"In this program, we explore the concept of sustainability in regards to Canada's forests which cover over half of our landmass. We begin with a look at the history of deforestation practices and the impact this has had on biodiversity and habitats. Traditional industrial forest practices have also had a detrimental impact on local and aboriginal communities. Various examples are provided from First Nation communities across the country. The program also highlights the newer approaches to forest management in Canada. Initiatives by government organizations, the Aboriginal Forestry Initiative, and various local groups now work at saving and sustainably managing our forests. Moving forward, we need to decide what role forests play in our economy, our biosphere and our culture. We need to find a solution that balances economic needs with environmental needs. This program provides an excellent introduction to the topics of sustainability, the critical role forests play in the carbon cycle and climate change, and the importance of forests in our cultural, spiritual and physical health."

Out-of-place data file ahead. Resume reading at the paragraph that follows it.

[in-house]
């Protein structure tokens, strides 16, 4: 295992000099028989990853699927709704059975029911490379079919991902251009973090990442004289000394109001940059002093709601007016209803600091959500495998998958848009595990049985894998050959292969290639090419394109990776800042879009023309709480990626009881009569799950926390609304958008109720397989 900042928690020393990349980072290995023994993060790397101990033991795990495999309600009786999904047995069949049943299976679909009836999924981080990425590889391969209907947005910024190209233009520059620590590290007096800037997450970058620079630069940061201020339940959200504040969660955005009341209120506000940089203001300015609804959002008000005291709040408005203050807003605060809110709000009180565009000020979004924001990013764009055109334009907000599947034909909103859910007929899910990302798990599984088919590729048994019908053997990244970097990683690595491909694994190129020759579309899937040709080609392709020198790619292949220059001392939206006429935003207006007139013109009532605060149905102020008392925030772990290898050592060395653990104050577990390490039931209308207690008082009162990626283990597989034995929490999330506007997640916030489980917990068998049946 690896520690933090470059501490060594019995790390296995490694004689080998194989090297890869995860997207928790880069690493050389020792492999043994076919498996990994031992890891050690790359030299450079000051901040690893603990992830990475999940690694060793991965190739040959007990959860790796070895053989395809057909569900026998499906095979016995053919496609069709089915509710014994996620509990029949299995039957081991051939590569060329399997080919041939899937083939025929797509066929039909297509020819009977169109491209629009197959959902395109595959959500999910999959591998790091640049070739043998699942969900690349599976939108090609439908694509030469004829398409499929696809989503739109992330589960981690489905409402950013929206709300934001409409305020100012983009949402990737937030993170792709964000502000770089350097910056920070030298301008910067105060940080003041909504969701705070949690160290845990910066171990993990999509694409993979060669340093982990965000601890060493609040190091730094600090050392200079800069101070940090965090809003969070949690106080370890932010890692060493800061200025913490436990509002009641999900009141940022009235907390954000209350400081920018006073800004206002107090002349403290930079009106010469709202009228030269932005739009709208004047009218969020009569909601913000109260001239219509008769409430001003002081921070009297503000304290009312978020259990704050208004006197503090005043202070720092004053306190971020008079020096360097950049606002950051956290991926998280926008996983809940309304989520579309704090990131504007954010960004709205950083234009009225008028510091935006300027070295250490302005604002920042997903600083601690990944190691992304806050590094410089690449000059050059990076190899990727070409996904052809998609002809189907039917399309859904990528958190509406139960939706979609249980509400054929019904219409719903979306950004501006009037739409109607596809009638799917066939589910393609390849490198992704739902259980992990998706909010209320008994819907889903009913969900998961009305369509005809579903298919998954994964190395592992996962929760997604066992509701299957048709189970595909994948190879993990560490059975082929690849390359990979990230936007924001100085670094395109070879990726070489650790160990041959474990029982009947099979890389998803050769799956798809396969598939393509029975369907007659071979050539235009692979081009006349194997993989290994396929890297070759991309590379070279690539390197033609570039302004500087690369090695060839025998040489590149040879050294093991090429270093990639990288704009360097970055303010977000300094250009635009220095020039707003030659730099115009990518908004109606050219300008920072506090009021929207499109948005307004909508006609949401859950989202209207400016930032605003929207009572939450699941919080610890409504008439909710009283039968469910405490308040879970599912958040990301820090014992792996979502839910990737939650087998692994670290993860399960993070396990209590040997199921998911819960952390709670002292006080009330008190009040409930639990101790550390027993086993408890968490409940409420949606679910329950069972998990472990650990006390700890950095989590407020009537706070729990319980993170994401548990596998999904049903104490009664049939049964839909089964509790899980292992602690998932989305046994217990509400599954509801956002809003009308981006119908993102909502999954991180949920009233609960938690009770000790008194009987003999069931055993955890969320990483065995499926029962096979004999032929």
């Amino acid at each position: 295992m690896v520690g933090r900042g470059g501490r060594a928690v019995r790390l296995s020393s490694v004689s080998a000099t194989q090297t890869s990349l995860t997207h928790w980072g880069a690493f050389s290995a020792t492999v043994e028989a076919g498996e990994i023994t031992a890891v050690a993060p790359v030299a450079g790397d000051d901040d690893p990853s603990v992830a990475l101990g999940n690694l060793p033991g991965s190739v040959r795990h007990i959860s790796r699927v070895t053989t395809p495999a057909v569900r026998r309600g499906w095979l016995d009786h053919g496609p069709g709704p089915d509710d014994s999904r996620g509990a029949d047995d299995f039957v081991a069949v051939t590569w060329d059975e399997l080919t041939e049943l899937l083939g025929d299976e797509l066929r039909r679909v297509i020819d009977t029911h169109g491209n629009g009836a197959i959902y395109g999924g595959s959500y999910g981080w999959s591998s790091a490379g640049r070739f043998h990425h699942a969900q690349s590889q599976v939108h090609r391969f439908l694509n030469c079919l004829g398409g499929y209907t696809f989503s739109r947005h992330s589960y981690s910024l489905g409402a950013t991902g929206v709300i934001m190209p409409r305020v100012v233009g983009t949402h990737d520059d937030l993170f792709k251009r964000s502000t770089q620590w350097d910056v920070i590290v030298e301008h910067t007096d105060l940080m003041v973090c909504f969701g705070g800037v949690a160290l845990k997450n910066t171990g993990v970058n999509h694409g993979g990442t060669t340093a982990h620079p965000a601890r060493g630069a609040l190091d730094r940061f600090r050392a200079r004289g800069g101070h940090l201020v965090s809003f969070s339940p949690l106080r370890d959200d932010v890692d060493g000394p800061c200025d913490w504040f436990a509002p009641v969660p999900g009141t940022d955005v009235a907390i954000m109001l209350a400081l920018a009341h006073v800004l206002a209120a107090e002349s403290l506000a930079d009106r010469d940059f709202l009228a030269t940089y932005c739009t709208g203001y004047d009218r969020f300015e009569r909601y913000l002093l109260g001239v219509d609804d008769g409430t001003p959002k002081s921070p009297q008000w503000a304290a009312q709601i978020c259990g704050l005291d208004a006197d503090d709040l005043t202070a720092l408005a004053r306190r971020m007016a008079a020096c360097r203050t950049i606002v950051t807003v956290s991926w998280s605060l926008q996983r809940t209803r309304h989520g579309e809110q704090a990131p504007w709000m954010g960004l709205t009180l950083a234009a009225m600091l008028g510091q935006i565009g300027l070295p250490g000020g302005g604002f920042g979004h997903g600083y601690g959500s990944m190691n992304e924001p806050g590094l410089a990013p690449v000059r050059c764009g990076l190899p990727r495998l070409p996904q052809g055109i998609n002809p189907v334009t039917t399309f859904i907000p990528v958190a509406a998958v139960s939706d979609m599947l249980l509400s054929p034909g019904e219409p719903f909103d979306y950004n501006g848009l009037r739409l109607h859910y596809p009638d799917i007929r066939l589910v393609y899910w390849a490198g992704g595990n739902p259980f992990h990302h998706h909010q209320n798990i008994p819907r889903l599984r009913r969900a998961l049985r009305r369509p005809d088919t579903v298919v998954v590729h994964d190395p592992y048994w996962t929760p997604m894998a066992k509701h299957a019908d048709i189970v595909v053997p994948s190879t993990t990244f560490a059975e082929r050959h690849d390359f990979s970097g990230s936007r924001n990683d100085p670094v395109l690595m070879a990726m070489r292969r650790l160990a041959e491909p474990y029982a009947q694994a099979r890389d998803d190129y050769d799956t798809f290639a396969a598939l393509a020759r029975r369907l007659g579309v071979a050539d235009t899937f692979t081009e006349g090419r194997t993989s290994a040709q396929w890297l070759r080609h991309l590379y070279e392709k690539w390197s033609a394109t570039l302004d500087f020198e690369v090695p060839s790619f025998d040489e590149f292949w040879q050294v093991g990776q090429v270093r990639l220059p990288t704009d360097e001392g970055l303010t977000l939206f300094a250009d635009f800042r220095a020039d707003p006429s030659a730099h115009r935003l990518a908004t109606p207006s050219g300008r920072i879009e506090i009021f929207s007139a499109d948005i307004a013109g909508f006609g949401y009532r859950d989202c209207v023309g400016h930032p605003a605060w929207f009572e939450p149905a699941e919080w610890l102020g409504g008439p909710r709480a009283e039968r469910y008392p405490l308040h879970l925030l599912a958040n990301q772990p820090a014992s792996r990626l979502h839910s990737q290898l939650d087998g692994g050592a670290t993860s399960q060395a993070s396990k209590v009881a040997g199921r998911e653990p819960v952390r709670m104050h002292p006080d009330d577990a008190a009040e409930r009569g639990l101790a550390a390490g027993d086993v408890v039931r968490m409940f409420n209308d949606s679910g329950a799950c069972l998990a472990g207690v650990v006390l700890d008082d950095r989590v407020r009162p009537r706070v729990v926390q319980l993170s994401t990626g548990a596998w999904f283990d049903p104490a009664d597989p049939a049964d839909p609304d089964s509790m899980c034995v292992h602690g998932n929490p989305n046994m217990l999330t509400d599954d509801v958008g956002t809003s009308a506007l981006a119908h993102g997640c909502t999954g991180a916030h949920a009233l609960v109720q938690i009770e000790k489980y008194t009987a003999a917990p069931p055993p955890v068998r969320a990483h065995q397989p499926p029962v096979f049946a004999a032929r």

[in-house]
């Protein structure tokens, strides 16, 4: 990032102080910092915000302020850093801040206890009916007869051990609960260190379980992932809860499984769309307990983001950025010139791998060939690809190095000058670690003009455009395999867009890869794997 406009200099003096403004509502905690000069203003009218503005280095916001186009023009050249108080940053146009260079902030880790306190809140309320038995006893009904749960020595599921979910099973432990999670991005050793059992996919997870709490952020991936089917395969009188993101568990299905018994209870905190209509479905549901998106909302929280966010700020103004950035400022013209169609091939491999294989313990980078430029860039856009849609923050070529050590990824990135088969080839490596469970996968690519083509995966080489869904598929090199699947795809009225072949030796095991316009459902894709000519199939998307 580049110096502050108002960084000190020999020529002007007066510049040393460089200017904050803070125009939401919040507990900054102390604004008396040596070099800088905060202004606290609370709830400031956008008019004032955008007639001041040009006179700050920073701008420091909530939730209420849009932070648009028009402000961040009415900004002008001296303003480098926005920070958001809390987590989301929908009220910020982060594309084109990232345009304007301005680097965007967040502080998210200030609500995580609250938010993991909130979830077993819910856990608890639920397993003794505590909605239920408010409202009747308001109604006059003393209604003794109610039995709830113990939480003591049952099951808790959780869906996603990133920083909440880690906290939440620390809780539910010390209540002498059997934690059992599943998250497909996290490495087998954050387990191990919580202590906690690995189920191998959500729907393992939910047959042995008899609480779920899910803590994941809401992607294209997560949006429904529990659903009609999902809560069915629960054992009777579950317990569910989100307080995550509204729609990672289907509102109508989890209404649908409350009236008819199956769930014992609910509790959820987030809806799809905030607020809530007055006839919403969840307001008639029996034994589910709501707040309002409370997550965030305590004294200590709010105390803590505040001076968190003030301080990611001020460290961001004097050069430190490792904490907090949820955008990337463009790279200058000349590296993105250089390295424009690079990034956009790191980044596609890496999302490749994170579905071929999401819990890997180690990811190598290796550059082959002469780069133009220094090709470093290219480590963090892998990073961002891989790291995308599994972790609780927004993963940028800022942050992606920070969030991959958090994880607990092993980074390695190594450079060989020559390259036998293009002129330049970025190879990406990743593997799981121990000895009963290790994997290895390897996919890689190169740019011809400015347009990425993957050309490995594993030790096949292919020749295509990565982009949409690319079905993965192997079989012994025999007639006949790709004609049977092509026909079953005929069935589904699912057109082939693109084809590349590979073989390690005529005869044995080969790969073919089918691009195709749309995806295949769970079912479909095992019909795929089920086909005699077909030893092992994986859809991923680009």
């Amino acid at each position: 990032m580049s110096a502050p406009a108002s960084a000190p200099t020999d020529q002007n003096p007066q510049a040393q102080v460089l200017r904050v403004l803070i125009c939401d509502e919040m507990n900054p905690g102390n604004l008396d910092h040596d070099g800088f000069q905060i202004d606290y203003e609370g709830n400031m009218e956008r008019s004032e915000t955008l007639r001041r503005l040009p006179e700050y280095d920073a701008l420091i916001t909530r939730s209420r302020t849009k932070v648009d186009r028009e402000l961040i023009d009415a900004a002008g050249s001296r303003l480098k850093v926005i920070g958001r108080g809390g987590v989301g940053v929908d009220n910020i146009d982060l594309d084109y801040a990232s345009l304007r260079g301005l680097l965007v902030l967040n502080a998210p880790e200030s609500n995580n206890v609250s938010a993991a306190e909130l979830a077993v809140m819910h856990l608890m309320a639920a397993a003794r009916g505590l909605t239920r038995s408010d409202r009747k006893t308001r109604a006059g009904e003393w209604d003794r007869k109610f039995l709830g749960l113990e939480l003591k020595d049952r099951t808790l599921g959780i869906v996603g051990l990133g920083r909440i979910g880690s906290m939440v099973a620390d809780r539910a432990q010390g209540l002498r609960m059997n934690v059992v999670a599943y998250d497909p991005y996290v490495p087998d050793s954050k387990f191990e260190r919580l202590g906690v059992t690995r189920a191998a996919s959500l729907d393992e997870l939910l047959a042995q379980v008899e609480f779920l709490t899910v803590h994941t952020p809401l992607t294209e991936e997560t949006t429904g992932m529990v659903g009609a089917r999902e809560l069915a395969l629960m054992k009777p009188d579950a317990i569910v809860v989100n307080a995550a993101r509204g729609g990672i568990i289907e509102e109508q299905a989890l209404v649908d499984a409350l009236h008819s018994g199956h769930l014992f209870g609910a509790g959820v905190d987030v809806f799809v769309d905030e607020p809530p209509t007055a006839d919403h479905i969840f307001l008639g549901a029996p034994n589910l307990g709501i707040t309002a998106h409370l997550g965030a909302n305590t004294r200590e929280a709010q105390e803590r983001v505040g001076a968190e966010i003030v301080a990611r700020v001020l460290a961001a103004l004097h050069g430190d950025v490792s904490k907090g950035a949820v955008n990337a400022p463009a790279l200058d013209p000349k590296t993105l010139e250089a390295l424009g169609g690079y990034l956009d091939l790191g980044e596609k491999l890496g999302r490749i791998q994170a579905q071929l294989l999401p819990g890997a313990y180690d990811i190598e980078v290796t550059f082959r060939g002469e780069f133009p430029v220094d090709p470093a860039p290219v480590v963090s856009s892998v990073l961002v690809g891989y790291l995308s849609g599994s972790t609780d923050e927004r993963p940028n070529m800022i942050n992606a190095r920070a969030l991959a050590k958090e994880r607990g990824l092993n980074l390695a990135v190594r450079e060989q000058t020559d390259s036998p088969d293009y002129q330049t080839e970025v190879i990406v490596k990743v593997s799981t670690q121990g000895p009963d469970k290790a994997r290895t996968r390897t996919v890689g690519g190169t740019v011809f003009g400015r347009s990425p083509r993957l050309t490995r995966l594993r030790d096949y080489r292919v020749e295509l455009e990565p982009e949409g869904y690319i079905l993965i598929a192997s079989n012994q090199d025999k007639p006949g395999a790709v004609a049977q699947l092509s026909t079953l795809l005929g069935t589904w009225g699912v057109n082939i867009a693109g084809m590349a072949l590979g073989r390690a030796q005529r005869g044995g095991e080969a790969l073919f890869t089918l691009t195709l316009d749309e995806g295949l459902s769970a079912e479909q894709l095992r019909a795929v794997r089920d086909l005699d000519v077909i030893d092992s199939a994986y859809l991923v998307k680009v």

"This program looks at the state of water in Canada, a natural resource that is often taken for granted. Our waterways are unique, complex and interconnected systems that sustain life, yet we continually mistreat this natural resource that is vital to survival. Pollution from oil spills, salt runoff, agriculture, heavy metals and sewage is the most significant threat to aquatic ecosystems and water sources in this country. Other problems such as hydraulic fracking, the bottled water industry, development, the use of microplastics and invasive species also take their toll on the watershed. Access to sufficient, affordable, and safe drinking water is easy for most Canadians, but this is not true for many First Nations indigenous persons. In stark contrast, the water supplied to many First Nations communities is contaminated, hard to access, or at risk due to faulty treatment systems. Members of Grassy Narrows First Nations, Shoal Lake 40 First Nation, Treaty 8 Tribal Association and the community of Kashechewan are just a few of the 94 First Nations communities in Canada that have boil-water advisories. To build resilient environments, healthy communities and economies for the future, we need to ensure there is enough healthy water flowing in our lakes and rivers for nature’s needs."